4. From the inputs and outputs of the Business Process Model and the details of the use cases, begin to construct a domain model (high level business objects), sequence diagrams, collaboration diagrams and user interface models. These describe the 'things' in the new system, the way those things interact and the interface a user will use to execute use case scenarios.
5. From the domain model, the user interface model and the scenario diagrams create the Class Model. This is a precise specification of the objects in the system, their data or attributes and their behaviour or operations. Domain objects may be abstracted into class hierarchies using inheritance. Scenario diagram messages will typically map to class operations. If an existing framework or design pattern is to be used, it may be possible to import existing model elements for use in the new system. For each class define unit tests and integration tests to thoroughly test i) that the class functions as specified internally and that ii) the class interacts with other related classes and components as expected.
6. As the Class Model develops it may be broken into discrete packages and components. A component represents a deployable chunk of software that collects the behaviour and data of one or more classes and exposes a strict interface to other consumers of its services. So from the Class Model a Component Model is built to define the logical packaging of classes. For each component define integration tests to confirm that the component's interface meets the specifcation given it in relation to other software elements.
7. Concurrent with the work you have already done, additional requirements should have been captured and documented. For example - Non Functional requirements, Performance requirements, Security requirements, responsibilities, release plans & etc. Collect these within the model and keep up to date as the model matures.
8. The Deployment model defines the physical architecture of the system. This work can be begun early to capture the physical deployment characteristics - what hardware, operating systems, network capabilities, interfaces and support software will make up the new system, where it will be deployed and what parameters apply to disaster recovery, reliability, back-ups and support. As the model develops the physical architecture will be updated to reflect the actual system being proposed.
9. Build the system: Take discrete pieces of the model and assign to one or more developers. In a Use Case driven build this will mean assigning a Use Case to the development team, having them build the screens, business objects, database tables, and related components necessary to execute that Use Case. As each Use Case is built it should be accompanied by completed unit, integration and system tests. A Component driven build may see discrete software components assigned to development teams for construction.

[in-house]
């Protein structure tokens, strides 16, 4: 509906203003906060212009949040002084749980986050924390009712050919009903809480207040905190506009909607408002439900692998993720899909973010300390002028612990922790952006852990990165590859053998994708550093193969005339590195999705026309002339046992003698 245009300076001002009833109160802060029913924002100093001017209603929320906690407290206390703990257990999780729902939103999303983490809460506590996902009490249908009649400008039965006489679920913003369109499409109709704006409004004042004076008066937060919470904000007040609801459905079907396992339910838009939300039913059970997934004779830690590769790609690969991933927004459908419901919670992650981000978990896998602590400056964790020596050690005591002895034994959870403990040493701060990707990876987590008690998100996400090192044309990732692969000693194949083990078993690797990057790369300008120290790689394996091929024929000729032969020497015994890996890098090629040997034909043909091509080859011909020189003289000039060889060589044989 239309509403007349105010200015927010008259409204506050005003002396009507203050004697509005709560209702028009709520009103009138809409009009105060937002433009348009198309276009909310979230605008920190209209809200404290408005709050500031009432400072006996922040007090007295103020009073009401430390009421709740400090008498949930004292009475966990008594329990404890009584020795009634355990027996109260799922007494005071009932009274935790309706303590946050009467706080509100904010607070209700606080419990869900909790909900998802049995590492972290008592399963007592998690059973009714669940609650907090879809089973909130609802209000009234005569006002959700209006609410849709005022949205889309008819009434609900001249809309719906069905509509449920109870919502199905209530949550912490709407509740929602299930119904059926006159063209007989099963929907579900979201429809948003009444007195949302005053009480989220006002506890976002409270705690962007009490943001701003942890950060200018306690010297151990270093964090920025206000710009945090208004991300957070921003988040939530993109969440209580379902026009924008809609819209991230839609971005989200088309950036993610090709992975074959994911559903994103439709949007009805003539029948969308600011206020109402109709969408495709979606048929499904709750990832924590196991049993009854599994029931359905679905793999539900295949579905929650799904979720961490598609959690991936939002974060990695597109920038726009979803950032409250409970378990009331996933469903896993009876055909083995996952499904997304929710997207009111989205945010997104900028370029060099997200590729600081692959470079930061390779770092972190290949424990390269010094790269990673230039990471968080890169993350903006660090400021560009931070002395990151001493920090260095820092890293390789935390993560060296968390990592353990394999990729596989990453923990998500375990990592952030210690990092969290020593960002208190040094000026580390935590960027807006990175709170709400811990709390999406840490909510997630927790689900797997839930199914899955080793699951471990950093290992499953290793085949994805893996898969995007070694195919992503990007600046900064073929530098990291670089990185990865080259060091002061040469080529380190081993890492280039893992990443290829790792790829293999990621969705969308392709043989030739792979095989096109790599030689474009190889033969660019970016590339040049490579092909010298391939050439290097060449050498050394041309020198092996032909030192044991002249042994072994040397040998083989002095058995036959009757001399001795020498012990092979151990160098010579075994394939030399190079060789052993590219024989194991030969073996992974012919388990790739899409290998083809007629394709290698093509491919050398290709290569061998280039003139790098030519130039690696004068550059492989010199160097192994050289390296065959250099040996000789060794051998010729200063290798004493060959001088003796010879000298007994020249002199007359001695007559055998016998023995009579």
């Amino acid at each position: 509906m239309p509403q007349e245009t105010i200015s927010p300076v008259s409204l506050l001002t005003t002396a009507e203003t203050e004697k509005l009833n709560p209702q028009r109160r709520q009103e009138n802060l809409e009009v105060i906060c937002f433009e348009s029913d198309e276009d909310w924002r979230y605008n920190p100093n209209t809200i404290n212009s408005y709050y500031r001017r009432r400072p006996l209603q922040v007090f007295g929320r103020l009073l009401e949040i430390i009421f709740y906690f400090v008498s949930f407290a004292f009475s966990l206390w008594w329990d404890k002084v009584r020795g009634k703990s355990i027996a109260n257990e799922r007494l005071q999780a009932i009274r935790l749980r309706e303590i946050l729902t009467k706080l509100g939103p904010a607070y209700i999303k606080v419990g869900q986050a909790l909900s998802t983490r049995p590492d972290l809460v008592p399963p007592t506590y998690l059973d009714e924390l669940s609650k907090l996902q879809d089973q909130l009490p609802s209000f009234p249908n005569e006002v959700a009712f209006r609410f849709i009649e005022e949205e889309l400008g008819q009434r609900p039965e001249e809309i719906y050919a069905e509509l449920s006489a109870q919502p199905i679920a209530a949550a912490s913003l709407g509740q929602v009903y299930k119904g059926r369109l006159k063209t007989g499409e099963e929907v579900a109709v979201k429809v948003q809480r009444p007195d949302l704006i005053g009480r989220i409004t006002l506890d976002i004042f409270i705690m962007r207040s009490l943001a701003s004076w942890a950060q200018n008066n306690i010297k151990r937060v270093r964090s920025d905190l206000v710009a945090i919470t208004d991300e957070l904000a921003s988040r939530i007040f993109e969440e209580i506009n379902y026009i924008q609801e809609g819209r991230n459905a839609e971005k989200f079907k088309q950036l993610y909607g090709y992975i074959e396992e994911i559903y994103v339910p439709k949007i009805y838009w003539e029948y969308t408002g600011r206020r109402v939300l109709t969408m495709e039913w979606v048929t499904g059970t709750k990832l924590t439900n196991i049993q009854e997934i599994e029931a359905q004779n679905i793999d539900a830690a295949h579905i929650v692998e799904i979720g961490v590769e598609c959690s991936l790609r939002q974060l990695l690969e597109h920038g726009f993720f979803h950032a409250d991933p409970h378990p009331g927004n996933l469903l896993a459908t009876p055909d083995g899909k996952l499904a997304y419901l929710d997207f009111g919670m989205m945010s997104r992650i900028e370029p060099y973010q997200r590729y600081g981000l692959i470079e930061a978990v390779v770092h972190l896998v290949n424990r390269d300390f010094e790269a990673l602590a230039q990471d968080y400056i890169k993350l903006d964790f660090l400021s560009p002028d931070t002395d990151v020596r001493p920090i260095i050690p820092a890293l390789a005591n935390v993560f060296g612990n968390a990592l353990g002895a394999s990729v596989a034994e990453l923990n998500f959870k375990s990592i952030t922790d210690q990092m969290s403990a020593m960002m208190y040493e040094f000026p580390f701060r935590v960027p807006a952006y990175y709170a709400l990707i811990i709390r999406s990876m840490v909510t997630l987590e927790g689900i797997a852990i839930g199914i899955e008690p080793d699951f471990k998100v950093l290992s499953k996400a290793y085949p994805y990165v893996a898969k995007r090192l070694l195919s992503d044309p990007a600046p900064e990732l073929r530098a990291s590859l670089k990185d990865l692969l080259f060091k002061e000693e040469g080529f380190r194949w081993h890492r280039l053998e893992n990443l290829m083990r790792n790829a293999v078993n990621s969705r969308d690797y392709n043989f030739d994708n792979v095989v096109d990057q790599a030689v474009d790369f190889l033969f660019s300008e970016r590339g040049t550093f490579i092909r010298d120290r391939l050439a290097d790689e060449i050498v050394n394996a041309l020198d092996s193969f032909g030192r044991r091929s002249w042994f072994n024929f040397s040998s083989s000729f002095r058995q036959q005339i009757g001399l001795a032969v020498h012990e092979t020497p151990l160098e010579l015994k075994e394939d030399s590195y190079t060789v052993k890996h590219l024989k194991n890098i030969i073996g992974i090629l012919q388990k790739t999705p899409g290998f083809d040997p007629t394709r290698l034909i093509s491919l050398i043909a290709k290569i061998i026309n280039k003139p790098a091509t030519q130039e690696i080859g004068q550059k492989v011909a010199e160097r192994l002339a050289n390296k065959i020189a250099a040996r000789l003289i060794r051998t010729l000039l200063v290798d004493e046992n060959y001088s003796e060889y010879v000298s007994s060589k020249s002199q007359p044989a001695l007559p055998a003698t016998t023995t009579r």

10. Track defects that emerge in the testing phases against the related model elements - eg. System test defects against Use Cases, Unit Test defects against classes & etc. Track any changes against the related model elements to manage 'scope creep'.
11. Update and refine the model as work proceeds - always assessing the impact of changes and model refinements on later work. Use an iterative approach to work through the design in discrete chunks, always assessing the current build, the forward requirements and any discoveries that come to light during development.
12. Deliver the complete and tested software into a test then production environment. If a phased delivery is being undertaken, then this migration of built sofware from test to production may occur several times over the life of the project.

Note that the above process is necessarily brief in description, leaves much unsaid and may not be how you work or follow the process you have adopted. It is given as an example of how the UML may be used to support a software development project.

Practical UML: A Hands-On Introduction for Developers

by Randy Miller
Abstract: This tutorial provides a quick introduction to the Unified Modeling Language™

The heart of object-oriented problem solving is the construction of a model. The model abstracts the essential details of the underlying problem from its usually complicated real world. Several modeling tools are wrapped under the heading of the UML™, which stands for Unified Modeling Language™. The purpose of this course is to present important highlights of the UML.

At the center of the UML are its nine kinds of modeling diagrams, which we describe here.

Some of the sections of this course contain links to pages with more detailed information. And every section has short questions. Use them to test your understanding of the section topic.

Why is UML important?

Let's look at this question from the point of view of the construction trade. Architects design buildings. Builders use the designs to create buildings. The more complicated the building, the more critical the communication between architect and builder. Blueprints are the standard graphical language that both architects and builders must learn as part of their trade.

Writing software is not unlike constructing a building. The more complicated the underlying system, the more critical the communication among everyone involved in creating and deploying the software. In the past decade, the UML has emerged as the software blueprint language for analysts, designers, and programmers alike. It is now part of the software trade. The UML gives everyone from business analyst to designer to programmer a common vocabulary to talk about software design.

The UML is applicable to object-oriented problem solving. Anyone interested in learning UML must be familiar with the underlying tenet of object-oriented problem solving -- it all begins with the construction of a model. A model is an abstraction of the underlying problem. The domain is the actual world from which the problem comes.

Models consist of objects that interact by sending each other messages. Think of an object as "alive." Objects have things they know (attributes) and things they can do (behaviors or operations). The values of an object's attributes determine its state.